I enjoyed sweating and diving in for a good battle with anyone who would face off against me. My training partners were generally men who outsized me by 15 to 100 pounds. My teammates and I became fast friends because we relished and suffered through our classes together. In our subculture we were creating a new normal and for once, I was a part of it. I trained everyday and prioritized mat time above all to get better. I largely kept my newfound passion to myself because I knew my parents would greatly disapprove. My parents were new immigrant Asians who disliked my outgoing nature and eagerness to get my hands a little bit dirty. I was the rebel’s rebel, playing a sport not commonly played by women, and I was a young Asian first born pursuing personal ambitions that did not align with traditional family values.

As much as I found acceptance and camaraderie with my BJJ team in these early years, women weren’t taken very seriously in the greater scene for a combination of reasons. We are physically smaller with less relative and total muscle mass, so we were perceived as less skilled and strong.  And there weren’t many women in the sport. This lack of representation made it easier for critics to imply that females weren’t as capable as males in BJJ, and if sexual tensions arose in this full-contact sport, females’ reputation were often tainted.

Being a female in BJJ meant having to maintain composure under challenging circumstances—a skill that had to be acquired or strengthened to earn the respect of male peers in the arena. I worked hard to ensure no one had reason to doubt me in BJJ—my diligence, dedication and ambition were all real. I dressed appropriately, was careful with who and how I socialized with my teammates, and tried to train more than my male counterparts. I competed every chance I could in an effort to get better and to show my teammates I could hold my own and display a respectable level of skill. The confrontational nature of tournaments taught me what did and didn’t work in my game and fast-tracked my progress.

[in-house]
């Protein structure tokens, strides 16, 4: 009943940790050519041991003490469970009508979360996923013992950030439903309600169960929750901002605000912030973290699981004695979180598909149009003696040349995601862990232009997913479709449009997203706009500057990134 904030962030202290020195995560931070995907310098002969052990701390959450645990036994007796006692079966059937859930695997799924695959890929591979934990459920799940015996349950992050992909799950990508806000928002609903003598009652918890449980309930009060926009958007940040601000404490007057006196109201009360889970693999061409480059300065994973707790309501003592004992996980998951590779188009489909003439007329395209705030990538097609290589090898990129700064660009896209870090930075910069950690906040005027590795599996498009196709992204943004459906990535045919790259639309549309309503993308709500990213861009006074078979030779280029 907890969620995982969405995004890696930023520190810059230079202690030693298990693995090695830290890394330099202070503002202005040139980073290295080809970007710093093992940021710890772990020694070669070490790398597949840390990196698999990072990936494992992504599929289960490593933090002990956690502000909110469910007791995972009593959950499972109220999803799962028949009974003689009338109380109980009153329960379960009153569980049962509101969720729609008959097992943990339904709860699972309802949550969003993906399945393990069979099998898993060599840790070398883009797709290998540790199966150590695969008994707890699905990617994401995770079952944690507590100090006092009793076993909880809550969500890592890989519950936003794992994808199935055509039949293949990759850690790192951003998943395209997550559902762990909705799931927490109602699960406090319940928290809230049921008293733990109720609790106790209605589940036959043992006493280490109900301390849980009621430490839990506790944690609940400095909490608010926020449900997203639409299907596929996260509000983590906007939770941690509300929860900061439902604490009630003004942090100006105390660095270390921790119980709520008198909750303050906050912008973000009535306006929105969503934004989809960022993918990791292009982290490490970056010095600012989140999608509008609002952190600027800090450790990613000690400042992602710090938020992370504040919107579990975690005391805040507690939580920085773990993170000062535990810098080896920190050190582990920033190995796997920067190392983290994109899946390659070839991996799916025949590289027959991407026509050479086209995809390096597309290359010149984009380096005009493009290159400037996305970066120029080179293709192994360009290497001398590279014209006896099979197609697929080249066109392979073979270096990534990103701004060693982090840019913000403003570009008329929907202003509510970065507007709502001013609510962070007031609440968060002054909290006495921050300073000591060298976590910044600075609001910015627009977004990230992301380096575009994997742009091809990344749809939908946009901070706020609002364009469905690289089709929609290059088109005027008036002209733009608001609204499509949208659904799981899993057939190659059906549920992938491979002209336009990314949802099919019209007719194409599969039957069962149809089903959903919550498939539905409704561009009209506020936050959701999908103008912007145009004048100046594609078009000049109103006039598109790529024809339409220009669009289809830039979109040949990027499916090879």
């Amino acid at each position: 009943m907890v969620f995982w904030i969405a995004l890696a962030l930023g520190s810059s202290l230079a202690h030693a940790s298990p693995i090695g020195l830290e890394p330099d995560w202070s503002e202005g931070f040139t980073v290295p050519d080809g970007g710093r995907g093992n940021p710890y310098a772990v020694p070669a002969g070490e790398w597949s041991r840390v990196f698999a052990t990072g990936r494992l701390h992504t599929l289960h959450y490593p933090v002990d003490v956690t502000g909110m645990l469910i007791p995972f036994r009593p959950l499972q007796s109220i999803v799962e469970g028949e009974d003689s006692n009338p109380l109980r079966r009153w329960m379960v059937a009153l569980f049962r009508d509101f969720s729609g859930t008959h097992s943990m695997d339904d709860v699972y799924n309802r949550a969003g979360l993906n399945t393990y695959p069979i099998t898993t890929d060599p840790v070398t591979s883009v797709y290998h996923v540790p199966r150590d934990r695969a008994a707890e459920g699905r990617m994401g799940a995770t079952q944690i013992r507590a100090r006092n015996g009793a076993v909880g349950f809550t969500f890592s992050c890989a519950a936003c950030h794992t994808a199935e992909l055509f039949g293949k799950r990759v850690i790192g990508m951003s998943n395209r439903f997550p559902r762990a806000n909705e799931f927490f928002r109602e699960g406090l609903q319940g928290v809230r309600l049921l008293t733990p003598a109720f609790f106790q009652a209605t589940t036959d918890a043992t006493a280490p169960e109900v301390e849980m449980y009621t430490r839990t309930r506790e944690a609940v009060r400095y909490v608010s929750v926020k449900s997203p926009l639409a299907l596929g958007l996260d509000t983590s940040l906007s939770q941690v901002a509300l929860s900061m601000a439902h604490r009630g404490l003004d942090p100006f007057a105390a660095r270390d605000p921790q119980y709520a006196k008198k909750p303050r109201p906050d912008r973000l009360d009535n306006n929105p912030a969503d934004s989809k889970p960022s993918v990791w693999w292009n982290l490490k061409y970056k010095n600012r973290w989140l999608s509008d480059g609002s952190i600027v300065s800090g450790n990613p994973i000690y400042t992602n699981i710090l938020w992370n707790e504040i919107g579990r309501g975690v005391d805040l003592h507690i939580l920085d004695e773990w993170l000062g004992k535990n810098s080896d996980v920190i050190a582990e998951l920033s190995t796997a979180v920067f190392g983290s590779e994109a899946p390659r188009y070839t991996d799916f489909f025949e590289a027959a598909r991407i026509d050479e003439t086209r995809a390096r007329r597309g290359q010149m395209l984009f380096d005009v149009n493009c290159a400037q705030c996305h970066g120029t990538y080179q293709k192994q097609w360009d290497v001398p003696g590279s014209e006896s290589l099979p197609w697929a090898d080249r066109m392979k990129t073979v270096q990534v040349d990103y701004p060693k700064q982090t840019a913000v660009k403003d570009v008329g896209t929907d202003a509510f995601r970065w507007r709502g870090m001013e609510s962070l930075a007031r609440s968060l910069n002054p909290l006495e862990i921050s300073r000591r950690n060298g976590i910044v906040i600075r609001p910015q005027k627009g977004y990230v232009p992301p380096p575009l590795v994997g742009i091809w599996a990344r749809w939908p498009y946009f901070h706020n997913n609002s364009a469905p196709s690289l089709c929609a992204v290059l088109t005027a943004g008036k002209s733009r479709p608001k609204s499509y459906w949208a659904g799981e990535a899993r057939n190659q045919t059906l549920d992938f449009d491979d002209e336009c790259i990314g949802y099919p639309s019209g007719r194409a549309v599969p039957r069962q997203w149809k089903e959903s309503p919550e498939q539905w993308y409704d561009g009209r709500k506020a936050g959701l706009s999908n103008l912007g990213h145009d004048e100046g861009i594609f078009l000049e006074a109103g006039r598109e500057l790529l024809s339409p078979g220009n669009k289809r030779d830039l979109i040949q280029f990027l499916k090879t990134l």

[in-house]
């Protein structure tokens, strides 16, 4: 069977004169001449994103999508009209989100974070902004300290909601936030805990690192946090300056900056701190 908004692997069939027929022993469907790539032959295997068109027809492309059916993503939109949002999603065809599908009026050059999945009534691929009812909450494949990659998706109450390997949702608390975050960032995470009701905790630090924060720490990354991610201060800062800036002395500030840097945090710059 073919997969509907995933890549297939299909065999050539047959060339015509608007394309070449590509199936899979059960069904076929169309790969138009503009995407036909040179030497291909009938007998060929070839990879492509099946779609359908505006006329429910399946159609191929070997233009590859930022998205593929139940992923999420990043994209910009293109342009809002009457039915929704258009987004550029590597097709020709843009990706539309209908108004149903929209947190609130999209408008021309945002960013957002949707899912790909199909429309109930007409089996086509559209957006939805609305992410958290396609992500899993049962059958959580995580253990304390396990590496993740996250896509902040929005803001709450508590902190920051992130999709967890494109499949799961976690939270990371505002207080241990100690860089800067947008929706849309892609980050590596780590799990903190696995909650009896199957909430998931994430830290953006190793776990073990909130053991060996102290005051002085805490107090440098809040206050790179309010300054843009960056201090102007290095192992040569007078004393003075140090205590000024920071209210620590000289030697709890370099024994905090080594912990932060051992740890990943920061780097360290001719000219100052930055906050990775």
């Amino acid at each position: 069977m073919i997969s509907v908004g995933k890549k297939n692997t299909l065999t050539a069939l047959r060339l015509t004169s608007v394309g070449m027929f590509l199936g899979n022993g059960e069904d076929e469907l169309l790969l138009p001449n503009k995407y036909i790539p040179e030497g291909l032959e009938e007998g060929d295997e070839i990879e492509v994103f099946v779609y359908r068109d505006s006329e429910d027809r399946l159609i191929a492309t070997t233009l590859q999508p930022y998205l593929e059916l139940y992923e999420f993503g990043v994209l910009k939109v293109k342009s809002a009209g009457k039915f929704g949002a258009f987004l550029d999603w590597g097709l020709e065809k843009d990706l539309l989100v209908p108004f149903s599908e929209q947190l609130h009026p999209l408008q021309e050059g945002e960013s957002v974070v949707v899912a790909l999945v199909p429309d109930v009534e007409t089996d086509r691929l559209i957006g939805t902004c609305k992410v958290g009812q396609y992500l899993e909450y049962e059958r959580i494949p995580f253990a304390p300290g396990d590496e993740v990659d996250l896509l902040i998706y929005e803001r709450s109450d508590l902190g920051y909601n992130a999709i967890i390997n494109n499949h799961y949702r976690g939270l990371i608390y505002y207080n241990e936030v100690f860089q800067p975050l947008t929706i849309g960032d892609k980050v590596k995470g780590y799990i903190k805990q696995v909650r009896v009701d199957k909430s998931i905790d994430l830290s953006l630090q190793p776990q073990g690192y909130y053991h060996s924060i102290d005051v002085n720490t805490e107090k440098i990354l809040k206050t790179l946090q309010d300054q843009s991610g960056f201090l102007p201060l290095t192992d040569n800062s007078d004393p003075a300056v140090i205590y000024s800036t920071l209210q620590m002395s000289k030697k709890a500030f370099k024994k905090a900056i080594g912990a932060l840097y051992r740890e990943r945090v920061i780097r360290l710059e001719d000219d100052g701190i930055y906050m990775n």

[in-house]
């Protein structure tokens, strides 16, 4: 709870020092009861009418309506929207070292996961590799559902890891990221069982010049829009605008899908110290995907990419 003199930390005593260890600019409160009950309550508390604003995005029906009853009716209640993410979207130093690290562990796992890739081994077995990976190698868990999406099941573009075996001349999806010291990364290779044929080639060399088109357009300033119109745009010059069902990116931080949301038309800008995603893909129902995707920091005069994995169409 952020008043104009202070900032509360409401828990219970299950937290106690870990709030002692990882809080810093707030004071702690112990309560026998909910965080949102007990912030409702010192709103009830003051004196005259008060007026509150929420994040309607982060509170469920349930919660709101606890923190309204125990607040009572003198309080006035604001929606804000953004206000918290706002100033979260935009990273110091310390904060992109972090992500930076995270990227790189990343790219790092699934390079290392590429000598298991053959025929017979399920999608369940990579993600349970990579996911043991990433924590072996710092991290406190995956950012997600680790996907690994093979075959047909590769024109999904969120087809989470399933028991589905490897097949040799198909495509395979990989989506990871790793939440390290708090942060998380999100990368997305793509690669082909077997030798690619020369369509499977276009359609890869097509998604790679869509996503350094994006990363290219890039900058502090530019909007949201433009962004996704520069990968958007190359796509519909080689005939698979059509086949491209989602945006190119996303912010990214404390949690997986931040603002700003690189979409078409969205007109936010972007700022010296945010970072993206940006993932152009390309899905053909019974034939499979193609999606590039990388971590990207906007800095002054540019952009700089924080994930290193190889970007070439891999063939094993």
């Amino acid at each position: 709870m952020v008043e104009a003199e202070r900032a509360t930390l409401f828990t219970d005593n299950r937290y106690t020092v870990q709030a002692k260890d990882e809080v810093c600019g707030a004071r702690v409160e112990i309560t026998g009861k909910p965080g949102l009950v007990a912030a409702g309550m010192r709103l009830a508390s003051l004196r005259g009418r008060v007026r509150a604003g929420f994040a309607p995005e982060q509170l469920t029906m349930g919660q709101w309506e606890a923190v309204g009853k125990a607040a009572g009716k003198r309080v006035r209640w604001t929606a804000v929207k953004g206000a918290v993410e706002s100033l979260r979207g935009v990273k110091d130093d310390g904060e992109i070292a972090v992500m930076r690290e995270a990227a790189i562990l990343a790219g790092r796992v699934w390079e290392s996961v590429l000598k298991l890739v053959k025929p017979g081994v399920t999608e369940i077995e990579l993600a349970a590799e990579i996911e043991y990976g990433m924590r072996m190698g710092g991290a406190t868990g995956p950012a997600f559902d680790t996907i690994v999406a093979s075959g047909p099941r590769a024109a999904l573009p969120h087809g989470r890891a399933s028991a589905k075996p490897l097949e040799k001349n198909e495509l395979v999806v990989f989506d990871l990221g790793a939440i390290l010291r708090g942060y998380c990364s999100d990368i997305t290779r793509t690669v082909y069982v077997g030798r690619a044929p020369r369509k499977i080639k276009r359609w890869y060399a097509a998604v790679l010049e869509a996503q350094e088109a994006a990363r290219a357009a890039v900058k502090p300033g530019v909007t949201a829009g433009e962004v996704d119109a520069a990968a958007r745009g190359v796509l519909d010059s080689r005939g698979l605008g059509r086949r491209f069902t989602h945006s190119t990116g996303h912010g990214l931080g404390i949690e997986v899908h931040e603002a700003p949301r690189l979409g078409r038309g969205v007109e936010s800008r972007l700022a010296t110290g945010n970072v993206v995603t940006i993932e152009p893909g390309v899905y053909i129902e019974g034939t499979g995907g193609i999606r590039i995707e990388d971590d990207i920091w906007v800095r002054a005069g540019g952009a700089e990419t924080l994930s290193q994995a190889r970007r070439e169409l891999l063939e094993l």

In the first few years, I would show up to a competition just hoping there was another female to fight—after all, females rarely had divisions because there were so few to begin with. But we were hungry to show our faces and prove that we were unafraid and eager for the same opportunities as our male counterparts. At heart, I believe that our intent to fight was really a quest about belonging and acceptance.

A place where I belonged

Belonging was a familiar theme throughout my life. I identified as a “half-breed” who represented two countries that had historically hated each other due to war atrocities. I was a walking contradiction and I moved through life never knowing anyone like me; my ethnic makeup was usually met with surprised and confused expressions. Looking back, I believe that this quiet little reminder throughout my formative years taught me to never mind what I wasn’t and to just charge ahead and be who I was. As I gained traction in BJJ, it was vitally important that I had this silent resolve because the greater culture could at times be neglectful, inhospitable and hostile toward females. It would take grit and unwavering passion to make any headway.